Mostly these IP’s were simply denied access, and no record was kept about the reason for the ban. At one time I started keeping a record, then lost interest and lacked time to continue. So I decided to start again, this time publishing the info where I can get to it, and other bloggers can also find the details. So now it’s published as a page on this blog…
GNAX Hosting – So Far So Good
Last week I moved my domain graphicline.co.za to GNAX VPS hosting. I’ve watched Google page load times get shockingly poor the past four months. Nothing I’ve done on-site to improve performance has made any difference. I’d already tried several caching systems and offloaded some files to a CDN and other fast servers – with no improvement.
Eventually, after trying everything else, the only conclusion I could draw was the long path bottleneck between Google’s Mountain View servers and the data centre servers hosting my domain was the main culprit in the time it took for Big G to load pages.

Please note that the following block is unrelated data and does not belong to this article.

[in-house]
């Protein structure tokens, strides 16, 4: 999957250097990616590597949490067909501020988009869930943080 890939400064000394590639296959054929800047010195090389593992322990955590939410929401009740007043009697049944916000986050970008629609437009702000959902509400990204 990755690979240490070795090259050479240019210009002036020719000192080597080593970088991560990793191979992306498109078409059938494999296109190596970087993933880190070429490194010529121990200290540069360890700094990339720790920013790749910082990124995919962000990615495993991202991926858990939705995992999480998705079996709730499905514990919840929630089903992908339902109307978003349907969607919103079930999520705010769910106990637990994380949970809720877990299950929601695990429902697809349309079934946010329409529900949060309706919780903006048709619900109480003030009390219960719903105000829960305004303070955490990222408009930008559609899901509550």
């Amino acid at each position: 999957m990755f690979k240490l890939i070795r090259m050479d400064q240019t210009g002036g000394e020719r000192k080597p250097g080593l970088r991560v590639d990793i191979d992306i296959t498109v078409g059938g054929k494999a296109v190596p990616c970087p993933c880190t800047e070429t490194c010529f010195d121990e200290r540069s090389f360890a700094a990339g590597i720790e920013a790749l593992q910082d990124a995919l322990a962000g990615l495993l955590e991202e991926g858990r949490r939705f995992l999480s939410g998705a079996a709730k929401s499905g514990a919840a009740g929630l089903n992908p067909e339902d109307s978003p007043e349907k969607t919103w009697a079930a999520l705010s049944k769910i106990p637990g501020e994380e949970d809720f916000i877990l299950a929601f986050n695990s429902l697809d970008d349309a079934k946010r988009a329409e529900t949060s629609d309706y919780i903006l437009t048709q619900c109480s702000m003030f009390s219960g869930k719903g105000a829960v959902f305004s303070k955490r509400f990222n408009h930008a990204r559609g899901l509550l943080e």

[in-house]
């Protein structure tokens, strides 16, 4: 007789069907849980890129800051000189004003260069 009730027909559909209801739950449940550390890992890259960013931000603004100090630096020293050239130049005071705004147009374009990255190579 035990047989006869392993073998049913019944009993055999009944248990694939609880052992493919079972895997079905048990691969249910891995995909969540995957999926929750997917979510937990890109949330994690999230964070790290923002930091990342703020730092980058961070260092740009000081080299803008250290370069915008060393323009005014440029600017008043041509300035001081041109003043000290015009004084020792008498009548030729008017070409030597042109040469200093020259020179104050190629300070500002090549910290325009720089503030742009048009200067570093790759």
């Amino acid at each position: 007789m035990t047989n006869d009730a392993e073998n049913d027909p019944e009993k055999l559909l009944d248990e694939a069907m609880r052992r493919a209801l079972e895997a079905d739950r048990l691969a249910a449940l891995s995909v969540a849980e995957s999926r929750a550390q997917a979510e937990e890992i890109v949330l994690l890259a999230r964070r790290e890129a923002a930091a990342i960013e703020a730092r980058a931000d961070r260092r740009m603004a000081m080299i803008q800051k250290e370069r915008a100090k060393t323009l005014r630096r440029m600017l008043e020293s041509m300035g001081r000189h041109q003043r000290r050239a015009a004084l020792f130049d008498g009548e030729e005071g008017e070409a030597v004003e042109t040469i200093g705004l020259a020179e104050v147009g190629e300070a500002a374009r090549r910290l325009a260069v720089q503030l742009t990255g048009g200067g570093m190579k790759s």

Average page loads for 2 of the sites (WordPress) on the domain had gone from under 2.5 seconds in May to over 4 seconds in August and over 5 by September, while the main site (Drupal) was approaching 4 seconds from under 2 in May. Minimum page load speed had got to nearly 4 seconds for one site by September.
Website Slow – Look to Your Server
When we find problems with our website speed, we look at our website system – Right? We (those of us on shared hosting anyway) have been conditioned by our service providers to think whenever our sites are running slow, it’s our code that’s the problem, not the server provided by the hosting company the site is running on.
Well, sometimes it is. But then again, often it’s not.
When is it the Server?